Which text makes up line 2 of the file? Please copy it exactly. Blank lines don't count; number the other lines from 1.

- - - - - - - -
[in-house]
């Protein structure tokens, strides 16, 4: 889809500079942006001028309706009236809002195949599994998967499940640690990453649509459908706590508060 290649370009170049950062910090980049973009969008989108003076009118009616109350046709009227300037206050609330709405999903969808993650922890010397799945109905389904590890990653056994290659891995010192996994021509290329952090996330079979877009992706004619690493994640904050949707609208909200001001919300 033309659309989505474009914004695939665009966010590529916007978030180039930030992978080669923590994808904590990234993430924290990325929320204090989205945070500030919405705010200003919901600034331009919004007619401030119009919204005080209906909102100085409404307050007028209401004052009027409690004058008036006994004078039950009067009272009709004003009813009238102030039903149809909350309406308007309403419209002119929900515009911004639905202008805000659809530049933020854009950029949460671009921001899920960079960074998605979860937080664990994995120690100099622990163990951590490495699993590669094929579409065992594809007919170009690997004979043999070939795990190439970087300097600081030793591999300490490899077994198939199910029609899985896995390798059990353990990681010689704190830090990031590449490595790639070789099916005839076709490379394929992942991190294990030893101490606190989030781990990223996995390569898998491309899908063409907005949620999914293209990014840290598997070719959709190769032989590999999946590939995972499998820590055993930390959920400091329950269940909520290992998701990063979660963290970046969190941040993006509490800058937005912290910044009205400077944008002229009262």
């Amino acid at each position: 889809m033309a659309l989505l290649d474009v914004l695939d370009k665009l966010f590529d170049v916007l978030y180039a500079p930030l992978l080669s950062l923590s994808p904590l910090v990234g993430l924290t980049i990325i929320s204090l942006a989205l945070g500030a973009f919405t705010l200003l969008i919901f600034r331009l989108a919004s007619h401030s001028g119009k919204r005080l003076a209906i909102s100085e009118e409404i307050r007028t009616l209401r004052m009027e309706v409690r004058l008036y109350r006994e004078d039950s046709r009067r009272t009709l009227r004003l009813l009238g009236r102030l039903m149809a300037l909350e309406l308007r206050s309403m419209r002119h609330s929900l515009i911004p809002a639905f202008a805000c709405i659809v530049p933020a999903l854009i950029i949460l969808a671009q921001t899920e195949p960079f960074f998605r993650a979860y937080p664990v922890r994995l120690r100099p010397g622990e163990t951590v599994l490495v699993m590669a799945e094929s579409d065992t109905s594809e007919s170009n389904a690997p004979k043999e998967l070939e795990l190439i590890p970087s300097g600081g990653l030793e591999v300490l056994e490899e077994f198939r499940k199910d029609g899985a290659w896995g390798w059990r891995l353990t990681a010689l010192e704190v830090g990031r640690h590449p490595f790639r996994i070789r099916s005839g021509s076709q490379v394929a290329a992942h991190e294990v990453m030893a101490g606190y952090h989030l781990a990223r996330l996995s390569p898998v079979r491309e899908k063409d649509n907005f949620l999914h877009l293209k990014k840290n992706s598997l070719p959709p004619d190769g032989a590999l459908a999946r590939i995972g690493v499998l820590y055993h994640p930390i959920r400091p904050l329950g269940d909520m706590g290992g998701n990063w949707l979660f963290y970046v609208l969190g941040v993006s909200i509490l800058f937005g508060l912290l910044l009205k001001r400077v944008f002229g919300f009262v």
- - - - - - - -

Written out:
């Protein structure tokens, strides 16, 4: 889809500079942006001028309706009236809002195949599994998967499940640690990453649509459908706590508060 290649370009170049950062910090980049973009969008989108003076009118009616109350046709009227300037206050609330709405999903969808993650922890010397799945109905389904590890990653056994290659891995010192996994021509290329952090996330079979877009992706004619690493994640904050949707609208909200001001919300 033309659309989505474009914004695939665009966010590529916007978030180039930030992978080669923590994808904590990234993430924290990325929320204090989205945070500030919405705010200003919901600034331009919004007619401030119009919204005080209906909102100085409404307050007028209401004052009027409690004058008036006994004078039950009067009272009709004003009813009238102030039903149809909350309406308007309403419209002119929900515009911004639905202008805000659809530049933020854009950029949460671009921001899920960079960074998605979860937080664990994995120690100099622990163990951590490495699993590669094929579409065992594809007919170009690997004979043999070939795990190439970087300097600081030793591999300490490899077994198939199910029609899985896995390798059990353990990681010689704190830090990031590449490595790639070789099916005839076709490379394929992942991190294990030893101490606190989030781990990223996995390569898998491309899908063409907005949620999914293209990014840290598997070719959709190769032989590999999946590939995972499998820590055993930390959920400091329950269940909520290992998701990063979660963290970046969190941040993006509490800058937005912290910044009205400077944008002229009262």